It’s funny how a year of steeling yourself for something doesn’t actually mask the taste of bile rising in your throat when it happens. It’s hardly a surprise that the Rabid Puppies got sixty-two works on the ballot beating their haul of fifty-eight last year. Until E Pluribus Hugo passes, the voting system is flawed in a way that made stopping the Puppies at this stage impossible. This ballot has been predictable since last year. Still, it’s sickening. Short Story, Novelette, Related Work, Graphic Story, Professional Artist, and Fanzine are all full-Puppy categories at present. All categories save for Best Editor Short Form and Best Novel are majority-Puppy. Most of what I have to say I said last year. You can buy the book if you want. But here’s some scattered and off-the-cuff thoughts on this year’s dogfucking.
First, as predicted, the Sad Puppies were a non-entity. That’s a little tough to judge given their new “we’re just a recommendation list” sheen of pointlessness, but it’s notable that the most conspicuous omission from their list, The Fifth Season, got a nomination in best Novel, and that in Fan Artist, a category where they had four picks, three of which were not on the Rabid Puppies slate, none of theirs made it on. Indeed, at a glance I can’t find anything that’s on their list, wasn’t an obvious contender anyway, and made it. These were Vox Day’s Hugos, plain and simple.
Second, let’s not have any silliness about pretending that what was picked reflects any agenda other than Vox Day’s spite. He’s been unambiguous that his sole goal this year is to disrupt the Hugos, not even making an effort to pretend that he was picking works on merit or because there’s actually some body of quality sci-fi he thinks is being overlooked by the awards. His only goal was to ruin things. The nominees exist only for that purpose. They are political, yes. Avowedly so. But their politics does not have even the barest shred of a constructive project. This is fascism shorn of everything but violent brutality – political in the sense of an angry mob kicking a prone body.
And so once again, the course is clear: we must resist. With every tool we have, we must resist. The highest priority, of course, is passing E Pluribus Hugo, the repaired nomination system that will serve to prevent this from happening again. Also important is No Awarding.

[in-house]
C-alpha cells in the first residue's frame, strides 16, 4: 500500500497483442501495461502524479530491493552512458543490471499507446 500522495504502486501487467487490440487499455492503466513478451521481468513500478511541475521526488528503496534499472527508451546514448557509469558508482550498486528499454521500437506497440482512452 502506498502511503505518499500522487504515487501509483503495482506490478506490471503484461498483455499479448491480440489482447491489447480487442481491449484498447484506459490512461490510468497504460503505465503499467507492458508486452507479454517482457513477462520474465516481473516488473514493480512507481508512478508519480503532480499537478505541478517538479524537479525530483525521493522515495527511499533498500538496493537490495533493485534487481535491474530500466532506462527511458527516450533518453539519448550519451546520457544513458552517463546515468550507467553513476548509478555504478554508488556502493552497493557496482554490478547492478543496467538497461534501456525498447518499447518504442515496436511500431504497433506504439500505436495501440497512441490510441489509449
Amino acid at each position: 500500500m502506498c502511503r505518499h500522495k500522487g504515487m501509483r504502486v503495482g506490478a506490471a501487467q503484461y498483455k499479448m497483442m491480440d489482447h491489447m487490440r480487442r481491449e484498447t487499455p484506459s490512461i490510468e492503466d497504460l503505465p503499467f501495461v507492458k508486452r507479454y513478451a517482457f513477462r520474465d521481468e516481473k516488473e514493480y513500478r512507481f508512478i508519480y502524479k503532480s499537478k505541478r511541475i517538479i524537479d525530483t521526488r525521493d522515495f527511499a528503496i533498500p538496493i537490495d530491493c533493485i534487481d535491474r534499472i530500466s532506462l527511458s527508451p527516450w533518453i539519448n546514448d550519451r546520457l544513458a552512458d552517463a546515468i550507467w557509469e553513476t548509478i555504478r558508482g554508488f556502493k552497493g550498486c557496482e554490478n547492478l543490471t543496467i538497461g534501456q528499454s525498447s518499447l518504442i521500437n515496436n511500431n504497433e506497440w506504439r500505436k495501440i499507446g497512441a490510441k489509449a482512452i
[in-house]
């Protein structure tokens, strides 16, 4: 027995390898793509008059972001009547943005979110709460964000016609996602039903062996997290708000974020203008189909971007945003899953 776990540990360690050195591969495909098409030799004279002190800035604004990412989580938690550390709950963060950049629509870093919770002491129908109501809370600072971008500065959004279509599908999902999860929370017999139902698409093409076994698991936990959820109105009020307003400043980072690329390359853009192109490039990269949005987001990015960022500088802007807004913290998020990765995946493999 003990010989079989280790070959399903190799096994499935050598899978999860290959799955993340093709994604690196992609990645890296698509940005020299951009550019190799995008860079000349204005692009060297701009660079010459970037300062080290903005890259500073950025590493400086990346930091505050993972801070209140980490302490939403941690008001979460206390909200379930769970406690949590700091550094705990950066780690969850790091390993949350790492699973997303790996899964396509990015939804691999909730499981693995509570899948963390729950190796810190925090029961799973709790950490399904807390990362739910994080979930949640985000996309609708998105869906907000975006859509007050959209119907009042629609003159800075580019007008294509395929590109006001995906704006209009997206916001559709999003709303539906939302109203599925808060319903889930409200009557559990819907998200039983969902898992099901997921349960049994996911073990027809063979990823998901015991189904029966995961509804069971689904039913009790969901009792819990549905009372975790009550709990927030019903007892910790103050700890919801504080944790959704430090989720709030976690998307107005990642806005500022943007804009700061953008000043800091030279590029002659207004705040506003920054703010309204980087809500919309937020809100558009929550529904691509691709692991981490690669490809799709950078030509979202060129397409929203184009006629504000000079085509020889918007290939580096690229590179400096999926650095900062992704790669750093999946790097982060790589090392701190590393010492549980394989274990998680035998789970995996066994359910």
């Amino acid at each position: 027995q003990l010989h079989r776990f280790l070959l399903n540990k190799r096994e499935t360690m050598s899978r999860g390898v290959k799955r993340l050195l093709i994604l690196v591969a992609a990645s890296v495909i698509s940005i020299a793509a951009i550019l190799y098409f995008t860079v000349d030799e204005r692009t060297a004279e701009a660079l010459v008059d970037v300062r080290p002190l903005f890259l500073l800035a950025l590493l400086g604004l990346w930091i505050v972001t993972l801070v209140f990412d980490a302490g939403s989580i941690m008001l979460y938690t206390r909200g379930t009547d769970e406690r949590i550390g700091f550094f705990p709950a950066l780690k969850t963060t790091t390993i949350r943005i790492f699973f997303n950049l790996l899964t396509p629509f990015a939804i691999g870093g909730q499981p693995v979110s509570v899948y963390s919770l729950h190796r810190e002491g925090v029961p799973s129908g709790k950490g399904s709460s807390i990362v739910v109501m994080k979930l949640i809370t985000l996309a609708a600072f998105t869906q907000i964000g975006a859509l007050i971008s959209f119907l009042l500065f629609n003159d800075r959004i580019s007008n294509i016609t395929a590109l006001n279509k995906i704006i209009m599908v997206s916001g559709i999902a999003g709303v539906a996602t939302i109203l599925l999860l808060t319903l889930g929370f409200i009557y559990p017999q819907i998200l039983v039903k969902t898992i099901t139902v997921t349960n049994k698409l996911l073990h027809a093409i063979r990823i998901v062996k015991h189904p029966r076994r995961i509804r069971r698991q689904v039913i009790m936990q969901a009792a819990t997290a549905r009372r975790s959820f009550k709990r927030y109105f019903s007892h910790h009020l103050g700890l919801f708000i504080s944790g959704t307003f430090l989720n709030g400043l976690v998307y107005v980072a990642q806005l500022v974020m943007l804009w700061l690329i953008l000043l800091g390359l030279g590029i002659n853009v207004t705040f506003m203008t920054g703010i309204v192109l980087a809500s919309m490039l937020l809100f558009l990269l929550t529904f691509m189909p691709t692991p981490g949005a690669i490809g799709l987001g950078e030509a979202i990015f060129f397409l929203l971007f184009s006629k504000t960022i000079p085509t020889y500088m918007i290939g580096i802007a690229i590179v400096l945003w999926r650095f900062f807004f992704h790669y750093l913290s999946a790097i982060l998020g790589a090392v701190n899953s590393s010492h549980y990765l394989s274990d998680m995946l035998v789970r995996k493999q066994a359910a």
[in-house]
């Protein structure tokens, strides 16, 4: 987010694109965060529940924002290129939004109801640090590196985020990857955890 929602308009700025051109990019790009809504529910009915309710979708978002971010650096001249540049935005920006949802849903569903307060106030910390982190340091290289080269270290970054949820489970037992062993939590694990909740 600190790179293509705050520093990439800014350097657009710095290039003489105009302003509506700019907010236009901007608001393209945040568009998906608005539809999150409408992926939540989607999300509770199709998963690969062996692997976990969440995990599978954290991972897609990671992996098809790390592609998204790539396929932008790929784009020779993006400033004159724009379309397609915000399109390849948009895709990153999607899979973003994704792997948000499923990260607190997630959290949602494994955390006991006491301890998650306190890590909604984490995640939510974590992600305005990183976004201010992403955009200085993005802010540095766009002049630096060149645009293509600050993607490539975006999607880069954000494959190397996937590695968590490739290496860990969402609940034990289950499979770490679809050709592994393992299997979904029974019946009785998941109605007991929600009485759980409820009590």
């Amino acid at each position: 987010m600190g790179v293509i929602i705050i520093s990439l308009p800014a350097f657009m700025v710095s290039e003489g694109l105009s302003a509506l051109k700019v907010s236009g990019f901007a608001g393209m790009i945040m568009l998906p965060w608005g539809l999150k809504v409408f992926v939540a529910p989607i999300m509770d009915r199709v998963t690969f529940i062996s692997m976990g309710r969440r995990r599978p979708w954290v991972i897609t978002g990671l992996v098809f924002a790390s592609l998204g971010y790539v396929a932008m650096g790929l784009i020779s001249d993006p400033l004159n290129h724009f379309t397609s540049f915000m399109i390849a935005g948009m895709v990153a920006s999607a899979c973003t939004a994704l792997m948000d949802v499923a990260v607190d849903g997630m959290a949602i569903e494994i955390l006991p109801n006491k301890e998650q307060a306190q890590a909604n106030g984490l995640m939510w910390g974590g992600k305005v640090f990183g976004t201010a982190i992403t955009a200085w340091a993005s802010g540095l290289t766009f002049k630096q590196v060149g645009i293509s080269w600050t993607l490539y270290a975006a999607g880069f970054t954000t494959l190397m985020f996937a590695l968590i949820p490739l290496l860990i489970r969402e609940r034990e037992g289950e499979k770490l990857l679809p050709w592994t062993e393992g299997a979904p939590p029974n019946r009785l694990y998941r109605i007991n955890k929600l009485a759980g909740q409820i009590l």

But, of course, that’s more complicated this year than last because of Vox’s tactic of poison pill nominees (which I also called last year, because for a supposedly brilliant tactician Vox sure is predictable). Some of these will hopefully correct themselves – both Stephen King and Neil Gaiman are occupying slots in all-Puppy categories and have the power to withdraw to make room for people that were kept off the ballot by Vox Day. I have a tough time coming up with any justification for such decorated writers not to do so.
Other categories are trickier. Alastair Reynolds. for instance, has been outspoken about not wanting to be on Puppy slates. But the odds are overwhelming that the #6 nominee in Best Novella is just the Puppy pick that got beaten out of the category, and frankly, I’d rather have an unwilling Puppy on the ballot. Similarly, I have a lot of sympathy for Andy Weir, who was kept off the ballot by Vox last year, and who almost certainly would have made it on his own merits this year, and it’s as hard to suggest he should turn down his Campbell nomination because a fascist troll slated him as it is to suggest Gaiman shouldn’t. Andrew Hickey has suggested putting the poison pill choices below No Award while excluding the other Puppy picks entirely, which is probably what I’ll do. But I won’t pretend it’s not a genuinely hard decision.